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Change on the agenda for leading inventory clerks’ trade association

The Association of Independent Inventory Clerks says it’s going to propose evolutionary changes at its upcoming annual general meeting.

This will include a refreshed board, restructuring to emphasise the organisation’s reach beyond London and the south east, and renewed attempts to hold government and politicians to account. 

“Strong trade bodies with a united voice are more important than ever” says AIIC chair Daniel Evans. 


“The lettings industry continues to face uncertainty over both the timetable for rental reform, the cost-of-living crisis and the ongoing fallout from Brexit and Covid, which means it’s important that new ideas, innovation and new voices continue to be heard to stop the market from regressing.”

The restructure is believed to take inspiration from ARLA Propertymark’s regional network, and the success of other trade bodies such as the Residential Property Surveyors Association at becoming a major voice in negotiations with government and regulators.

Evans says: “The RPSA provide a great model for us to work towards. As an independent association, they’ve managed to be included in a huge amount of government review boards, committees, etc, because they provide that independent voice in an industry where trust is an issue. As truly independent suppliers, who represent landlords, tenants and agents, our voice can be amplified.”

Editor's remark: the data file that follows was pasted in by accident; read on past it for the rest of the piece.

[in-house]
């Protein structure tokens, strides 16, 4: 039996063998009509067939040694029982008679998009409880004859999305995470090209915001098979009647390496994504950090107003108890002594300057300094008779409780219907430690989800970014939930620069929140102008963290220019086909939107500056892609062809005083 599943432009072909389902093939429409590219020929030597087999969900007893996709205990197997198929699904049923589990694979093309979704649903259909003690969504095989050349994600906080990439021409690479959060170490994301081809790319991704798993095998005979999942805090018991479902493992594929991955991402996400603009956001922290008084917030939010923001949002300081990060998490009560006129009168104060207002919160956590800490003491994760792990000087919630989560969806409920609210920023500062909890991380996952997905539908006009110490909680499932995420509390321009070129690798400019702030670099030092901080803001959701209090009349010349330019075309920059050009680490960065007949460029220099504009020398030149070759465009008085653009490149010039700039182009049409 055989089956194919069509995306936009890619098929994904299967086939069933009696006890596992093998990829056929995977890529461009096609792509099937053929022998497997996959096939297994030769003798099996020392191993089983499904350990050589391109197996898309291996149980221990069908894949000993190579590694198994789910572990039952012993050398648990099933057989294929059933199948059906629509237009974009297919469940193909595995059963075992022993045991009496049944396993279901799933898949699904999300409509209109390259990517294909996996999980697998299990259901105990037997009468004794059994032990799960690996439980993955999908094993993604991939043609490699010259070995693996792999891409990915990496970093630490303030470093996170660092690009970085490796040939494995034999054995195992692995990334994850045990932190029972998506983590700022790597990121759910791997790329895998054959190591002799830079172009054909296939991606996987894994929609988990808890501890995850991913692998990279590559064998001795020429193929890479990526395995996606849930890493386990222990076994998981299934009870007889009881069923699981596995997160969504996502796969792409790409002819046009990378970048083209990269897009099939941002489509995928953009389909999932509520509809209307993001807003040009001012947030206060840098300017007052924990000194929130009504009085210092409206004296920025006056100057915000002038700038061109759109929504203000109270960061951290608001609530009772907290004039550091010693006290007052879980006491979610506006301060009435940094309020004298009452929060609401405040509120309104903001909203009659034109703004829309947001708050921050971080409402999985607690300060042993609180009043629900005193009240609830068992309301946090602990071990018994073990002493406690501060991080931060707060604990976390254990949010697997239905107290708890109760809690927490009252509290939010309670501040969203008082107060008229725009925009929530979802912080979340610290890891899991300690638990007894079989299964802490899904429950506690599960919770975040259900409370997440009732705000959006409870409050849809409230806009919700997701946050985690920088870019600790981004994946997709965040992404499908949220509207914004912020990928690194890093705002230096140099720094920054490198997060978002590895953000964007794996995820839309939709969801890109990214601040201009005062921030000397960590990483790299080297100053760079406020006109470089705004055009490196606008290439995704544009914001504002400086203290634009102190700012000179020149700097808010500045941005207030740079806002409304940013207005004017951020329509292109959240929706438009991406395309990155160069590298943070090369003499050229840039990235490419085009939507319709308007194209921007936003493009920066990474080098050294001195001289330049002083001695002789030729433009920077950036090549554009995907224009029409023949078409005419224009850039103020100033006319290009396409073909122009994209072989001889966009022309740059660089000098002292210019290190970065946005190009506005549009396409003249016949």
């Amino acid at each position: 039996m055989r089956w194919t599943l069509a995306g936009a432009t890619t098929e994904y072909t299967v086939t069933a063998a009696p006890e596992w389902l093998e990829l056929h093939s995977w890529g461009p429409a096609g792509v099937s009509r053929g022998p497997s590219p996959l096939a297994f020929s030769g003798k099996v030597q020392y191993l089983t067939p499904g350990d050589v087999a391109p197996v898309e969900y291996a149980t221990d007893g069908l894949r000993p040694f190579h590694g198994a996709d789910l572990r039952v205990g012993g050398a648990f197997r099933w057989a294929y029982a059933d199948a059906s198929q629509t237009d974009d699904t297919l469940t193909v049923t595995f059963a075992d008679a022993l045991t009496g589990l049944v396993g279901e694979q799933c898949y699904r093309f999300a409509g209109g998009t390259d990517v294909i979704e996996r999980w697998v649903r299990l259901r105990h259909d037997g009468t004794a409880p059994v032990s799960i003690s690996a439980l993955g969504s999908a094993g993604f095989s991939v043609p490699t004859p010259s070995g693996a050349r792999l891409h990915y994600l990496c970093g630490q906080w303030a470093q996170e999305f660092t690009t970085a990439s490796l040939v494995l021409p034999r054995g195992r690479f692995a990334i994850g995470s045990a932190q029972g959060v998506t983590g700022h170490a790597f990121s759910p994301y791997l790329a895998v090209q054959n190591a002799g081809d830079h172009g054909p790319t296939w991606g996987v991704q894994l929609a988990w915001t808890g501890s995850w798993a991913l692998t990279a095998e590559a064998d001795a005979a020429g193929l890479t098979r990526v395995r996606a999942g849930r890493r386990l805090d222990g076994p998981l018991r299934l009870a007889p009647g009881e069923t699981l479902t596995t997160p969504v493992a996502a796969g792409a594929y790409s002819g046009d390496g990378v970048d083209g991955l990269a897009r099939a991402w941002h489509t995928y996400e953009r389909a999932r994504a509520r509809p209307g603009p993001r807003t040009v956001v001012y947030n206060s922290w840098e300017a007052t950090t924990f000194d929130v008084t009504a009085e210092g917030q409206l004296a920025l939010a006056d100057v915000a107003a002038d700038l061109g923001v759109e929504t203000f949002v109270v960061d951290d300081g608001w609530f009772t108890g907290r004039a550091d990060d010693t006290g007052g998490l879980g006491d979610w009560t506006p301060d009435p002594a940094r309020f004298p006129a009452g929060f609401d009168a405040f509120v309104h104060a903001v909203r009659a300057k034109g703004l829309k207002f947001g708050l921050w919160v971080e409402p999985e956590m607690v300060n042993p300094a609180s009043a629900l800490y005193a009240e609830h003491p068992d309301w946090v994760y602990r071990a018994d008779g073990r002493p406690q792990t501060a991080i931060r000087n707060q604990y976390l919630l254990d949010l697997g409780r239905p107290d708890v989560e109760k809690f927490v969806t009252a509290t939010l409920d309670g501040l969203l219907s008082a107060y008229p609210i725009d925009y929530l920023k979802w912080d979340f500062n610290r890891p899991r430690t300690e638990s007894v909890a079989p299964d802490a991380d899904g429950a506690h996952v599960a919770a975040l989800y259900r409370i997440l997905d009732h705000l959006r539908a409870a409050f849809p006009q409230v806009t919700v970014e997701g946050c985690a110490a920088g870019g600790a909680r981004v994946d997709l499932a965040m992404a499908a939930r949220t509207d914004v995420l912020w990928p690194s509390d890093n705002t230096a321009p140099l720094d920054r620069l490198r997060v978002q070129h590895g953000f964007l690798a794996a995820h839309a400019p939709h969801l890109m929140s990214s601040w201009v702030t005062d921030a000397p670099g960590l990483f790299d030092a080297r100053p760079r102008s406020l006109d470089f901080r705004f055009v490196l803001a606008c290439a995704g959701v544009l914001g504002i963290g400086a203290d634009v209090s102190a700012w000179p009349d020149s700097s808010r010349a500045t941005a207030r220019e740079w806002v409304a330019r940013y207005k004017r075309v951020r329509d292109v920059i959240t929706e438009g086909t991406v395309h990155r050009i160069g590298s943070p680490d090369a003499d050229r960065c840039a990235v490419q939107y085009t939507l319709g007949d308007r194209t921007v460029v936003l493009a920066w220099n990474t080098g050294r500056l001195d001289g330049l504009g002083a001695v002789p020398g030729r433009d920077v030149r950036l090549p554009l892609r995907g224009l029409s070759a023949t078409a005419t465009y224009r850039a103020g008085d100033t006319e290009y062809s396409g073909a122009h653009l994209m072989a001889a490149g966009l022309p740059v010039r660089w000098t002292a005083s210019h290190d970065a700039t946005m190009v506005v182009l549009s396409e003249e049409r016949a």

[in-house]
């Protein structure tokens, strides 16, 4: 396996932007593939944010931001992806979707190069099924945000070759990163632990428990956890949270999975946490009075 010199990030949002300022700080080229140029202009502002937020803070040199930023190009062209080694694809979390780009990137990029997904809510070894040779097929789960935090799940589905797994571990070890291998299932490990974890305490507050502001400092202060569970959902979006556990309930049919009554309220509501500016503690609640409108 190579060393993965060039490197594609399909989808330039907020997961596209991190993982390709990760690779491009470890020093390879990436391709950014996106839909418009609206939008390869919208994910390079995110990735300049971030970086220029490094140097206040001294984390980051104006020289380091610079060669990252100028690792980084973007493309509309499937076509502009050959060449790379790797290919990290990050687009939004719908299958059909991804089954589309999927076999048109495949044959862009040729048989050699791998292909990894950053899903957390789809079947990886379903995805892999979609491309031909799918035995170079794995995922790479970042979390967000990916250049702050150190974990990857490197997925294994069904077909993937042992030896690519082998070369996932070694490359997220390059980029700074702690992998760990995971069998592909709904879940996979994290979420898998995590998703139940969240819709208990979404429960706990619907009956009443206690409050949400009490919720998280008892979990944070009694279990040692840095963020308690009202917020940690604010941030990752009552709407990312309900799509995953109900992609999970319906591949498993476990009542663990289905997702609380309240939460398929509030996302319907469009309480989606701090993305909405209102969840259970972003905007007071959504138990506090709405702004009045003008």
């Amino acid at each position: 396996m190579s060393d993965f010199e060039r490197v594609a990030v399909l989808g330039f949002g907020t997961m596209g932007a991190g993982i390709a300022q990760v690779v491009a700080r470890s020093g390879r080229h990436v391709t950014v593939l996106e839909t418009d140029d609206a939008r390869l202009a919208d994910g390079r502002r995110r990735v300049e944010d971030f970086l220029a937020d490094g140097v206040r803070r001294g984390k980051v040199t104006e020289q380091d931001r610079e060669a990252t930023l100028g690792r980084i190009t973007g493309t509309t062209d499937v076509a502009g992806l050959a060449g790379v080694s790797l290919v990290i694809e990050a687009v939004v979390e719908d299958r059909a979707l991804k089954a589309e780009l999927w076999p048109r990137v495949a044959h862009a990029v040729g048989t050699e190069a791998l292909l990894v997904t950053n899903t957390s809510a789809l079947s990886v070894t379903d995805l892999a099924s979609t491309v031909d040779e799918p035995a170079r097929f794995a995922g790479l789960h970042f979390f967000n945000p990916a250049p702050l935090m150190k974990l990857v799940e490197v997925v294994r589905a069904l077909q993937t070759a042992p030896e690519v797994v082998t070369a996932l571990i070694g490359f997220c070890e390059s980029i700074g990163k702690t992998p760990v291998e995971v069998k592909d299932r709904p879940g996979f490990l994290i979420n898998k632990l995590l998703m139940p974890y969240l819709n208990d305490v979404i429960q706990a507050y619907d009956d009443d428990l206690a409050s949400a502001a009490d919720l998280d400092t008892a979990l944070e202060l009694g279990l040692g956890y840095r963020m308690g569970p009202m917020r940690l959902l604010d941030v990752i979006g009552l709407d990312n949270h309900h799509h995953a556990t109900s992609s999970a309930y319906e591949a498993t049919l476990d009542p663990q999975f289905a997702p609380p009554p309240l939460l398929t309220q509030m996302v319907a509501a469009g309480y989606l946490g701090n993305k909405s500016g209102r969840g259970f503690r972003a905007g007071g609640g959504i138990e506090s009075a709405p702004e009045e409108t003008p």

He continues: “Going forward, we need to reach even further outside the remit of the AIIC and bring the whole industry on board, to swap ideas and drive innovation. Speaking to everyone from sole traders to big inventory companies and understanding the successes and struggles of each can help us to improve the sector as a whole, for all of us. We need to collaborate to a greater extent than before – that’s the key word here.”

Part of that collaboration is likely to be working groups within the industry with key players from major letting agents, property companies and property management firms to see how collegiate operations, training, professionalism and PropTech can help the industry to tackle future challenges of the coming years.

“We’re at an incredibly tough point for a lot of inventory companies, as we’re one of the few suppliers in the industry who really suffer from a downturn in transactions volume. So we need to be working positively with the Housing Minister and others to address these issues and build on the successes we’ve had” explains Evans.

The association also has plans to engage with deposit schemes to increase the standards of reporting, roll out further training courses, and stage regular webinars on hot topics.

“We need to answer the questions that matter to our industry, which can only happen if we take a positive approach moving forward collectively. If re-elected at the upcoming AGM, I look forward to delivering a clear programme in the future which delivers for all the members of the association and secures its position as the primary inventory body nationally” Evans concludes.


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